Dana Murphy leads us in a step-by-step process to take tried-and-true reading strategies to a more sophisticated level to support students as they grow in interpretation.
Tara Barnett and Kate Mills step us through an intentional process to help students understand and interpret figurative language. Using Long Way Down by Jason Reynolds as a mentor text, Tara and Kate give students the skills and confidence to find deep meaning in texts. Download an Interpreting Figurative Language chart to support your students in learning to interpret figurative language.
Stephanie Affinito guides us to carefully curate text sets so that not only are they suited to students’ interests, but students are guided through the sequence of reading them. There’s no better way to launch students’ curiosity and reading motivation!
Tammy Mulligan leads us through a mini-unit of study designed to help young readers notice, explore, and understand literary language.
Ruth Metcalfe leverages pandemic adjustments into making the read aloud experience bigger and better for her students. The simple act of projecting the read aloud book leads to significant adjustments to meet the needs of young readers.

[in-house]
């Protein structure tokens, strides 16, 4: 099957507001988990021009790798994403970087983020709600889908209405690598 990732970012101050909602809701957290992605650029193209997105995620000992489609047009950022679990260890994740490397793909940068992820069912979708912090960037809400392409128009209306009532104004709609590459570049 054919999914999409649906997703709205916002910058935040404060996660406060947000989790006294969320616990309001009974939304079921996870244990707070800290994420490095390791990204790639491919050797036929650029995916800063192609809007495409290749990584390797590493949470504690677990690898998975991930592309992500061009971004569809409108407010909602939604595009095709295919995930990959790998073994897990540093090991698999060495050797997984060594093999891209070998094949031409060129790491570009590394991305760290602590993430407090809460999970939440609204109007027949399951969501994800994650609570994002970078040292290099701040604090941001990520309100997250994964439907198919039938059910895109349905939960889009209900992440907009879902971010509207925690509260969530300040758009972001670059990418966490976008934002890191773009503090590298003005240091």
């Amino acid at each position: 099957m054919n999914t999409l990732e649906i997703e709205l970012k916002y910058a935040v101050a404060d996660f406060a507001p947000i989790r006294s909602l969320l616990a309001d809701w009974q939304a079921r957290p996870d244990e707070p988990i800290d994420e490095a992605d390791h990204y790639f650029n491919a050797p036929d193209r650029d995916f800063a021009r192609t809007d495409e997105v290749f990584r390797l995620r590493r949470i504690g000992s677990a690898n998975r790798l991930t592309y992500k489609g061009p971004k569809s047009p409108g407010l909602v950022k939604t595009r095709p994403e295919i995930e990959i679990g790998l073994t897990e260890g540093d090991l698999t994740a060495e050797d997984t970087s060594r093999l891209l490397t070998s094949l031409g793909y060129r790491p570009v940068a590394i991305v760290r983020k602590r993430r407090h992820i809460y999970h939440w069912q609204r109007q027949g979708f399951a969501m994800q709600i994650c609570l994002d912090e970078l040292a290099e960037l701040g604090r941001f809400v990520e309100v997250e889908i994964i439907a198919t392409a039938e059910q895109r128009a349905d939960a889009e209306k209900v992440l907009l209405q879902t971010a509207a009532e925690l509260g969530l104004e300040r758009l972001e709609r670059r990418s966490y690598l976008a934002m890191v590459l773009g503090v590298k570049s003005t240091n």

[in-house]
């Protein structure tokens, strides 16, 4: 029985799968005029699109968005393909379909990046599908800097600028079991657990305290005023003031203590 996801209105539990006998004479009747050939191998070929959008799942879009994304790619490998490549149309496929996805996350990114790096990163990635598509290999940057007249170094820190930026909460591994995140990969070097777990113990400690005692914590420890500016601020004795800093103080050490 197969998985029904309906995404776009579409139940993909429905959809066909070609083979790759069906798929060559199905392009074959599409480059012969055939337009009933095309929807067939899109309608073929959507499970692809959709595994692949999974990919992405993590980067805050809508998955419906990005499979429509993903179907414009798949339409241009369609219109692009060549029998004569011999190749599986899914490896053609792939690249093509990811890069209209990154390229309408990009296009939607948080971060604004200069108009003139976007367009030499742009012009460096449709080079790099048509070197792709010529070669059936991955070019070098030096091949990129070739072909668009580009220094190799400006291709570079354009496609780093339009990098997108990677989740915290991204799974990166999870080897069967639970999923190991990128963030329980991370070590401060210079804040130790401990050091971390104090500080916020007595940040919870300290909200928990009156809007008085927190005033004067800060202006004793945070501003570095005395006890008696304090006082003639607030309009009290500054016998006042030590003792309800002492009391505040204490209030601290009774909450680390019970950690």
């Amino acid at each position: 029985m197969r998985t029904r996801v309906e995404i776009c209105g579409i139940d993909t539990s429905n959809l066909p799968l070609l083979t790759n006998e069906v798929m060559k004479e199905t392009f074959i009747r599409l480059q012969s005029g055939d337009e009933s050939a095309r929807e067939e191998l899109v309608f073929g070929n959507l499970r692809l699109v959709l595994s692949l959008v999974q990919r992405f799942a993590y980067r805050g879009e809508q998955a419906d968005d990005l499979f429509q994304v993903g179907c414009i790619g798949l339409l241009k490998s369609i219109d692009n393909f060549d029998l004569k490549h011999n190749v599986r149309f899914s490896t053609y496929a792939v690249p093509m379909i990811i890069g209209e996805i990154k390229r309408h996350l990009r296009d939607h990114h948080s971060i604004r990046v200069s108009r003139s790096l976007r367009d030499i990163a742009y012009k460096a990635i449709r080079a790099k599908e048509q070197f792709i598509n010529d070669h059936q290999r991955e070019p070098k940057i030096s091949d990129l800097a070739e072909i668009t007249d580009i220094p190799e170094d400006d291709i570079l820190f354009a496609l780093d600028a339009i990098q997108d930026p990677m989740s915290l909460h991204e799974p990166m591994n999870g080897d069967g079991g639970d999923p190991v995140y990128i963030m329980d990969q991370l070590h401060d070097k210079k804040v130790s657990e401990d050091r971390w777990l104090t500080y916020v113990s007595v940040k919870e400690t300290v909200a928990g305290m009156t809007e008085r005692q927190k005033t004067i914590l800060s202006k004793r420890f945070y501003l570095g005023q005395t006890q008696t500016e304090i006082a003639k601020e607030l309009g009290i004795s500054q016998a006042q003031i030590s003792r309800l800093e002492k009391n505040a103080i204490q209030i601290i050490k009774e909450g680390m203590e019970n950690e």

Stephanie Affinito curated a wise and useful guide to plan virtual literacy intervention. Useful resources are included for those who are teaching remotely or in person.
Melissa Quimby leads her students in rich thinking about life lessons and encourages them to treasure the wisdom from books.
Tara Barnett and Kate Mills share how to create and use learning progressions to support students in deepening their understanding of theme. Download a copy of a theme progression.
Dana Murphy guides us in listening and responding to students during strategy-building lessons to grow readers. In this example, she shows the complexity and nuances of direct instruction to build comprehension strategies.
Tammy Mulligan organizes her second graders to teach reading seminars to their peers. She outlines the steps to make this engaging practice a reality in any classroom.
Leigh Anne Eck encourages students to create their own reading challenges to stretch their reading identities. Download the challenge to share with your students.
Katherine Sokolowski shares the genre invitations she issues to students to help them grow as readers.
Bitsy Parks shares a Picture of the Week routine that builds real-life literacy skills, and documents and celebrates important moments throughout the school year.
Tara Barnett outlines ways to offer choices for students to show their understandings of a book’s theme. Download a choice board and rubric.
Mandy Robek shares ways to reorganize and revamp your classroom library to energize students as readers.
Matt Renwick reflects on the importance of building students’ identities as readers and writers and the power of a daily status of the class. Download a template to put this routine in place in your own classroom.